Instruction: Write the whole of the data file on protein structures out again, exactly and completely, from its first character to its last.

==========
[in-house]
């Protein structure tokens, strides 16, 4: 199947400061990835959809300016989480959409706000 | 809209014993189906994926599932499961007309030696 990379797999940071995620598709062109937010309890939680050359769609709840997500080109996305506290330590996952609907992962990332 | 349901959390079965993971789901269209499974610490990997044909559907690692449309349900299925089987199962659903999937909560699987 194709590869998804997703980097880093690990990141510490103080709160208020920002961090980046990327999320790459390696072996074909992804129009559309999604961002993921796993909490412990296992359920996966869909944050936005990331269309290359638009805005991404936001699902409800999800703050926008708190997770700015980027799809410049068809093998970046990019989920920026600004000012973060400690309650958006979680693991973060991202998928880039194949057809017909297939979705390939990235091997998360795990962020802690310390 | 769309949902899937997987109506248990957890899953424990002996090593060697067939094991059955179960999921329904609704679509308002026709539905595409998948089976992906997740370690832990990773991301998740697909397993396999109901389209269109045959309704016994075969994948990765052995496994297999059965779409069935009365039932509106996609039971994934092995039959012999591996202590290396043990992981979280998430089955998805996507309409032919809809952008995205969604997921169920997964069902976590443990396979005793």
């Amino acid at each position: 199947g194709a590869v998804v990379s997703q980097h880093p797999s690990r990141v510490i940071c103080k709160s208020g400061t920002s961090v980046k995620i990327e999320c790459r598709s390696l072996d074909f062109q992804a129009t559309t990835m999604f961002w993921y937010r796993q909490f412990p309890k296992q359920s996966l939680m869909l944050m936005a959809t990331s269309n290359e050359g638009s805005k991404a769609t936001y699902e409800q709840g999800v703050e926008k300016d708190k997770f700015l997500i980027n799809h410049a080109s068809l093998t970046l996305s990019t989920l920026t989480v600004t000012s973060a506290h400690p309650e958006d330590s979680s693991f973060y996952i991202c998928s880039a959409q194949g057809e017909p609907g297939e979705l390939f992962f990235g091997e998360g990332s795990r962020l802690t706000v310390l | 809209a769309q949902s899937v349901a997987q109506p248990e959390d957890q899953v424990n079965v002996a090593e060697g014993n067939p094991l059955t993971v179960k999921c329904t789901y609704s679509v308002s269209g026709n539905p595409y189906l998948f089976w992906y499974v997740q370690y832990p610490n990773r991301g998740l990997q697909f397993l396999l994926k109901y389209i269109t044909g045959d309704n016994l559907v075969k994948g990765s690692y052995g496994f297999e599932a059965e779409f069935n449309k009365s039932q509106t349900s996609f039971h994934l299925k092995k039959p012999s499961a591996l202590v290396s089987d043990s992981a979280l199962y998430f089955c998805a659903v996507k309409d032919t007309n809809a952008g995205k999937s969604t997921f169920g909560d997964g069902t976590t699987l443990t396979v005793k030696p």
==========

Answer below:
[in-house]
């Protein structure tokens, strides 16, 4: 199947400061990835959809300016989480959409706000 | 809209014993189906994926599932499961007309030696 990379797999940071995620598709062109937010309890939680050359769609709840997500080109996305506290330590996952609907992962990332 | 349901959390079965993971789901269209499974610490990997044909559907690692449309349900299925089987199962659903999937909560699987 194709590869998804997703980097880093690990990141510490103080709160208020920002961090980046990327999320790459390696072996074909992804129009559309999604961002993921796993909490412990296992359920996966869909944050936005990331269309290359638009805005991404936001699902409800999800703050926008708190997770700015980027799809410049068809093998970046990019989920920026600004000012973060400690309650958006979680693991973060991202998928880039194949057809017909297939979705390939990235091997998360795990962020802690310390 | 769309949902899937997987109506248990957890899953424990002996090593060697067939094991059955179960999921329904609704679509308002026709539905595409998948089976992906997740370690832990990773991301998740697909397993396999109901389209269109045959309704016994075969994948990765052995496994297999059965779409069935009365039932509106996609039971994934092995039959012999591996202590290396043990992981979280998430089955998805996507309409032919809809952008995205969604997921169920997964069902976590443990396979005793």
């Amino acid at each position: 199947g194709a590869v998804v990379s997703q980097h880093p797999s690990r990141v510490i940071c103080k709160s208020g400061t920002s961090v980046k995620i990327e999320c790459r598709s390696l072996d074909f062109q992804a129009t559309t990835m999604f961002w993921y937010r796993q909490f412990p309890k296992q359920s996966l939680m869909l944050m936005a959809t990331s269309n290359e050359g638009s805005k991404a769609t936001y699902e409800q709840g999800v703050e926008k300016d708190k997770f700015l997500i980027n799809h410049a080109s068809l093998t970046l996305s990019t989920l920026t989480v600004t000012s973060a506290h400690p309650e958006d330590s979680s693991f973060y996952i991202c998928s880039a959409q194949g057809e017909p609907g297939e979705l390939f992962f990235g091997e998360g990332s795990r962020l802690t706000v310390l | 809209a769309q949902s899937v349901a997987q109506p248990e959390d957890q899953v424990n079965v002996a090593e060697g014993n067939p094991l059955t993971v179960k999921c329904t789901y609704s679509v308002s269209g026709n539905p595409y189906l998948f089976w992906y499974v997740q370690y832990p610490n990773r991301g998740l990997q697909f397993l396999l994926k109901y389209i269109t044909g045959d309704n016994l559907v075969k994948g990765s690692y052995g496994f297999e599932a059965e779409f069935n449309k009365s039932q509106t349900s996609f039971h994934l299925k092995k039959p012999s499961a591996l202590v290396s089987d043990s992981a979280l199962y998430f089955c998805a659903v996507k309409d032919t007309n809809a952008g995205k999937s969604t997921f169920g909560d997964g069902t976590t699987l443990t396979v005793k030696p």